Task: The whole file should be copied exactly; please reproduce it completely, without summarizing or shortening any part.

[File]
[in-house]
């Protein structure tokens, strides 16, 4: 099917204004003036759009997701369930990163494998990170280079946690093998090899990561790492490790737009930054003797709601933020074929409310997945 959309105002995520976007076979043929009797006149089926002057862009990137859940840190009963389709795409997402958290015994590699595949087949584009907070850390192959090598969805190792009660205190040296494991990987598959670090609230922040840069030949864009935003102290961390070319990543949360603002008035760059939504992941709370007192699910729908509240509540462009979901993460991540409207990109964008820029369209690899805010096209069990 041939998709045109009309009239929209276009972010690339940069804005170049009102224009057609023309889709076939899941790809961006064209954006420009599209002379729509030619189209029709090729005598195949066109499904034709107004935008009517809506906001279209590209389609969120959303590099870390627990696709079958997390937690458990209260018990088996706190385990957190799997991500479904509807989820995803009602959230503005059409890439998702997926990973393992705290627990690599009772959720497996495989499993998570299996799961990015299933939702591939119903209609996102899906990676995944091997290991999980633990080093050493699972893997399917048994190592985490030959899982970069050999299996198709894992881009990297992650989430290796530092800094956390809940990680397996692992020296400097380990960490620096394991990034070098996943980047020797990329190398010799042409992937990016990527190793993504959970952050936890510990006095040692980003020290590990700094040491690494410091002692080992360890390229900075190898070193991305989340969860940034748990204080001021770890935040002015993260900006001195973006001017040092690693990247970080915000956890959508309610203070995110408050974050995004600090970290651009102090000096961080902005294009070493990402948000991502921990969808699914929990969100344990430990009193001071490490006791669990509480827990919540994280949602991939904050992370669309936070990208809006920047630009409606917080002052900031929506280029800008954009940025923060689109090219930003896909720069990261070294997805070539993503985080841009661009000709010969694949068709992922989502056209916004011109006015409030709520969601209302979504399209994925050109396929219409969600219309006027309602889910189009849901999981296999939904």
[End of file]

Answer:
[in-house]
């Protein structure tokens, strides 16, 4: 099917204004003036759009997701369930990163494998990170280079946690093998090899990561790492490790737009930054003797709601933020074929409310997945 959309105002995520976007076979043929009797006149089926002057862009990137859940840190009963389709795409997402958290015994590699595949087949584009907070850390192959090598969805190792009660205190040296494991990987598959670090609230922040840069030949864009935003102290961390070319990543949360603002008035760059939504992941709370007192699910729908509240509540462009979901993460991540409207990109964008820029369209690899805010096209069990 041939998709045109009309009239929209276009972010690339940069804005170049009102224009057609023309889709076939899941790809961006064209954006420009599209002379729509030619189209029709090729005598195949066109499904034709107004935008009517809506906001279209590209389609969120959303590099870390627990696709079958997390937690458990209260018990088996706190385990957190799997991500479904509807989820995803009602959230503005059409890439998702997926990973393992705290627990690599009772959720497996495989499993998570299996799961990015299933939702591939119903209609996102899906990676995944091997290991999980633990080093050493699972893997399917048994190592985490030959899982970069050999299996198709894992881009990297992650989430290796530092800094956390809940990680397996692992020296400097380990960490620096394991990034070098996943980047020797990329190398010799042409992937990016990527190793993504959970952050936890510990006095040692980003020290590990700094040491690494410091002692080992360890390229900075190898070193991305989340969860940034748990204080001021770890935040002015993260900006001195973006001017040092690693990247970080915000956890959508309610203070995110408050974050995004600090970290651009102090000096961080902005294009070493990402948000991502921990969808699914929990969100344990430990009193001071490490006791669990509480827990919540994280949602991939904050992370669309936070990208809006920047630009409606917080002052900031929506280029800008954009940025923060689109090219930003896909720069990261070294997805070539993503985080841009661009000709010969694949068709992922989502056209916004011109006015409030709520969601209302979504399209994925050109396929219409969600219309006027309602889910189009849901999981296999939904």